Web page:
Let’s Go Glamping!

We sell a lot of vans to folks all over the country. One of the trends that I love seeing are the growing market of people taking cargo vans and turning them into mini-camper vans. This market surprised me when I started in the car business nearly 21 years ago. Back then we had requests a couple times a year. Now we sell them a few times a month.

These requests used to be on larger vans only. Now we get them on our smallest ProMaster City vans all the way through the ProMaster van line-up. So, whether you need 6, 8, 10, 12, or 13 feet of deck space, we have you covered.

The ProMaster City vans have 4 models. There is a City Tradesman Wagon or a SLT Wagon. Both of the Wagon models have 5 seats, and 54.7 inches of deck length behind the rear seats. 69.2 inches if the back seats are folded forward. With the 2.4L Tigershark motor and the 9-speed automatic they get great fuel economy and have lots of power without having to worry about turbos or premium fuel. They are also best in class with 1,885 lbs of payload, and 2,000 lbs of towing capacity when properly equipped. I’m 6′ 2″ and they have more than enough head room.

So, for a “small” van there is plenty of capability for camping and searching the countryside, and room for the camping gear, kids, dogs, and a partridge in a pear tree. Beep Beep!

Then, when you move up the size lineup to the full-size ProMasters line, they start with the 118 inch wheelbase. Here is a short video I made showing one off with the swivel seats.

2019 RAM ProMaster 118 WB with swivel seats.
Let’s Go Glamping!

The swivel seats are a popular choice for camper vans. So, when you are stopped you have chairs that can spin 180 degrees and face the rest of your van. No, we do not recommend doing this while driving. Even if you think you’re Tow Mater and the world’s best backwards driver. They still recline and have full adjustments. These seats are available as a factory options on all of the full size ProMaster vans, but must be added at the factory. They, unfortunately, cannot be retrofitted.

The 118 inch wheel base has 8 feet of deck space (behind the front seats to the rear doors). The 136 inch wheel base has 10 feet of deck space. The 159 inch wheelbase has 12 feet of deck space. While the longest van we make is the 159 inch wheelbase extended and that has 13 feet of deck space. There are two different roof heights with interior heights of 5 foot 5 inches or the high roof vans are 6 foot 4 inches. For more specific dimensions and helpful tips the RAM engineers made this website to walk through each vehicle. RAMbodybuilder.com (works best with Internet Explorer)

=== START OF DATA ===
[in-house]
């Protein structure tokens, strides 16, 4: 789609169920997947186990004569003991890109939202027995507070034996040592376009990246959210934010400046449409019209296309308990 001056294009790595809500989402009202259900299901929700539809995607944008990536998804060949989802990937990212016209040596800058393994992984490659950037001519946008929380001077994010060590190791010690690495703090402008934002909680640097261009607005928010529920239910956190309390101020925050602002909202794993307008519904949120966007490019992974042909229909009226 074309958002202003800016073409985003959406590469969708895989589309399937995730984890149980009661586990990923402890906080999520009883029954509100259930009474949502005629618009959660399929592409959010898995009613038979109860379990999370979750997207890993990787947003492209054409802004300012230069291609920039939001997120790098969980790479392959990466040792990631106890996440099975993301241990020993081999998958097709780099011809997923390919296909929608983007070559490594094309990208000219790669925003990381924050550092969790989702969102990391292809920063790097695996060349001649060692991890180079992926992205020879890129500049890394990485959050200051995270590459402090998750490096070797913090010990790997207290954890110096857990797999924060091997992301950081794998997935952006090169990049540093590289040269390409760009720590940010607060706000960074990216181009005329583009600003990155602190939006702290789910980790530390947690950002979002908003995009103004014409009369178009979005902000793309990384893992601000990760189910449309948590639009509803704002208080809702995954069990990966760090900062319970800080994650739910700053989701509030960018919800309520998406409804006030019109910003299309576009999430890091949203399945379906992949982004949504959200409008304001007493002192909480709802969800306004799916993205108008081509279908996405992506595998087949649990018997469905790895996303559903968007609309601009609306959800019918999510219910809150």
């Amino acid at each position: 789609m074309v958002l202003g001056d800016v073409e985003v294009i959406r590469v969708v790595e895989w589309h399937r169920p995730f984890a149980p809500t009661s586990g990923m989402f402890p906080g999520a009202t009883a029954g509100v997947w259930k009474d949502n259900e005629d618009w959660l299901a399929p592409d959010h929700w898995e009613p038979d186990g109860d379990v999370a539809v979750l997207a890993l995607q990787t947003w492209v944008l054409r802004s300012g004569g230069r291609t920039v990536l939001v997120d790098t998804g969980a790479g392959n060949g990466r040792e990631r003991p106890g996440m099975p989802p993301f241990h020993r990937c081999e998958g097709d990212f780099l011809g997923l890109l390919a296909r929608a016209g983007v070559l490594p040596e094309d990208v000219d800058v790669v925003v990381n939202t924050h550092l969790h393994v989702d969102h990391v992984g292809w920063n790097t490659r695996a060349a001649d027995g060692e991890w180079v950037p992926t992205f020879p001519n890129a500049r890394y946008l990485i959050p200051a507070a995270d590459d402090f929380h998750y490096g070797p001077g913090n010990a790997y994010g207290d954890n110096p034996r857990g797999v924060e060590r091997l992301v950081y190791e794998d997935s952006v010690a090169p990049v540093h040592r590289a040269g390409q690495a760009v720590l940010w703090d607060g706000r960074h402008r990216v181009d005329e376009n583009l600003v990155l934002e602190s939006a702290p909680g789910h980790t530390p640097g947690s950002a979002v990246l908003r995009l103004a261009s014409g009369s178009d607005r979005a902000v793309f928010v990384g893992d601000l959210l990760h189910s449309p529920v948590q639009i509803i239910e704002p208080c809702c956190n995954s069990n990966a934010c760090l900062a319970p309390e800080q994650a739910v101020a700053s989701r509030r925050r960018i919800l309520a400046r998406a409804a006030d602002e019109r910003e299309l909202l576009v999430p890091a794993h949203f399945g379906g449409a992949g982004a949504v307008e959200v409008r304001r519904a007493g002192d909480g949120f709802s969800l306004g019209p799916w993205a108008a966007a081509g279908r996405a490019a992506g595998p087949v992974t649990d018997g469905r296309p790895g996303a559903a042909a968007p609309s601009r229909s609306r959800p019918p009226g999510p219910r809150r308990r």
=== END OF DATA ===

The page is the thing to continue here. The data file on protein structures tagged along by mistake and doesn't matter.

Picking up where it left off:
Each size can be configured into a tiny house on wheels.

Beep beep. Hit the road and see the country, or as many of our clients have done, countries. Road trek and Winnebago take our ProMaster vans and make full camper vans. Most of those are well over $100,000 USD. Cha-ching! So, it is understandable that there are many folks that are handy enough to make their own versions for much less. We have seen dirt bikers add fold up beds into the walls, and people just hanging hammocks inside the vans.

It has been fun to see all of the variations that people have come up with over the years. Some folks have the van as a work van and haul around padding to throw on the floor and a sleeping bag to go camping on the weekends. The weekend warriors are my people. There are those folks that would rather go out and buy the turnkey ready Winnebago version, but I admire the crafty people that can manage to fight off cursing, wipe up the blood stains, and deal with the agony of cutting the trim piece too short. The victory of putting together a completed van that is yours.

Sometimes we just want to get away, and reset ourselves.

Be a professional righter

Clearly, as you read these blogs you will find that I am far from a professional writer.

Sad, very sad.

The good news is I have learned to be a professional righter. I am not an expert. Experts stop learning, and I hope to some day die saying I never stopped learning. (Hopefully, the dying part takes quite a while)

According to Dictionary.com:

righter [rahy-ter]noun

a person who rights or redresses:a righter of wrongs.

We all make mistakes. I make mistakes. My dealership makes mistakes. The banks I deal with makes mistakes. The upfitters I use make mistakes. The manufacturers make mistakes. You get the point.

Own it and move on. This isn’t even a debate about whether the customer (another term I do not use, but in this example it works) is always right or not. It is a matter of honesty and integrity.

The key to this is patience and persistence. If you are not a patient person, working with work trucks and the clients we take care of is NOT for you. Our transactions take longer, and the products we produce take longer to receive. So, as they say in the military hurry up and wait. The rewards are more satisfy and our clients appreciate it. They reward us with relationships that last decades, instead of hours. We are in the relationship business. Not here to sell a truck and move on.

NEXT!

So, my suggestion is to track the problem back to the source and fix it right. Do not fix a problem be creating another problem. So, sometimes fixing it takes extra time and patience. (its almost like there is a theme in this post) If you fix the problem the right way then there will not be a snowballing avalanche of problems to follow.